If there’s any one tool behind the bar that is unfairly maligned on a daily basis, other than myself, it’s the blender. Most modern cocktail bars eschew the blender, often citing—rightfully so—the disruptive nature of the noise. And while slushy machines are making a huge comeback in cocktail bars these days, it’s difficult to find a bartender who doesn’t have an irrational hatred of the poor blender.

Blenders are so much more useful than for just cranking out slushy drinks. I mean, don’t get me wrong, there are few things I love more than a good Piña Colada or blended Margarita. But if that’s all you’re doing with your blender you’re not getting the most out of it.

Here’s something else that your blender is good for: hosting a party and making a large batch of cocktails quickly and easily. I like to think of a blender as a really large cocktail shaker, a tool, like myself, capable of making a bunch of delicious drinks at once.

The trick to using a blender to mix cocktails is that you need to account for dilution. So I like to add just enough ice to melt and chill the drink, without actually turning it into a slushy. When friends come over and I want to whip up some quick cocktails for the group without spending the whole evening huddled over the sink shaking drinks, I can crank them out four to six at a time and serve everyone at once. And the beauty is, it works with just about any shaken cocktail you can think of, but I’ll do you a solid and give you a recipe for my batched Tom Collins recipe.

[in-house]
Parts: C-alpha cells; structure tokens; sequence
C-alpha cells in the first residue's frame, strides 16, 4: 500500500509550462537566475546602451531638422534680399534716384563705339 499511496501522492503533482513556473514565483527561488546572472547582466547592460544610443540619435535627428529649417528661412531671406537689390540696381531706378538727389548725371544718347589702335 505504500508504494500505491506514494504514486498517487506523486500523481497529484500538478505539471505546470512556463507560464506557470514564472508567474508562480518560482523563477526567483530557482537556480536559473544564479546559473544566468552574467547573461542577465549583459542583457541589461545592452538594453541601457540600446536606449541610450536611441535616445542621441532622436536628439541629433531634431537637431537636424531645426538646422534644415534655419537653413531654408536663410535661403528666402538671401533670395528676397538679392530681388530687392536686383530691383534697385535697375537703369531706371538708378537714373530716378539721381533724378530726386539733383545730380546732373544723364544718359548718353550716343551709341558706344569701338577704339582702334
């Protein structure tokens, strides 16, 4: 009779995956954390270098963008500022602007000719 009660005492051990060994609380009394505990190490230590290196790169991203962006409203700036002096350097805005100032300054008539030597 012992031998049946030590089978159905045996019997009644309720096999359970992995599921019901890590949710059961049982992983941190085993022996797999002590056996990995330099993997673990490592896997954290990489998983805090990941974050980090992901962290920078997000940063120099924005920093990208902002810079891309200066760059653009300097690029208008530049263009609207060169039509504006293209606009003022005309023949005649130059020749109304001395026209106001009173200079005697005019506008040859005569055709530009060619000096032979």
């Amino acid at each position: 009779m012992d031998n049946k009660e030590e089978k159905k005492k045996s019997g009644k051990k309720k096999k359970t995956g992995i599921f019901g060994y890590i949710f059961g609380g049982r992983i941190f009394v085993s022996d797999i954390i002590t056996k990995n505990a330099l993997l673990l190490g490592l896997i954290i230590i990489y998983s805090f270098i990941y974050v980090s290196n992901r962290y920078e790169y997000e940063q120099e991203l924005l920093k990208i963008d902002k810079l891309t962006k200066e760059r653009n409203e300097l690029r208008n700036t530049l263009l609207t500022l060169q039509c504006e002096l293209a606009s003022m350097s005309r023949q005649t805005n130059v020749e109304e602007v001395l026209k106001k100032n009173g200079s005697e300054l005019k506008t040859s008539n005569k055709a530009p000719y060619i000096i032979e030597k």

Tom Collins for Four


• 1 c. gin (I love using Hayman’s Old Tom for this)
• ½ c. fresh lemon juice
• 3 oz. 2:1 simple syrup
• 1 c. chilled sparkling water


Combine all ingredients but the sparkling water in a blender with ½ cup cracked ice cubes. Blend on high speed until all of the ice has melted (you’ll be able to tell by the sound the blender makes). While the drink is mixing, pour 2 oz. of the chilled mineral water into each of four chilled Collins glasses and garnish with a lime wedge. Once drink is finished mixing, divide into each of the glasses and fill with fresh ice. Garnish with a lemon peel or wedge and serve with a straw.

Jeffrey Morgenthaler is the bar manager at Pépé le Moko and Clyde Common, the acclaimed gastropub at the Ace Hotel in Portland, Oregon. He is also author of The Bar Book: Elements of Cocktail Technique.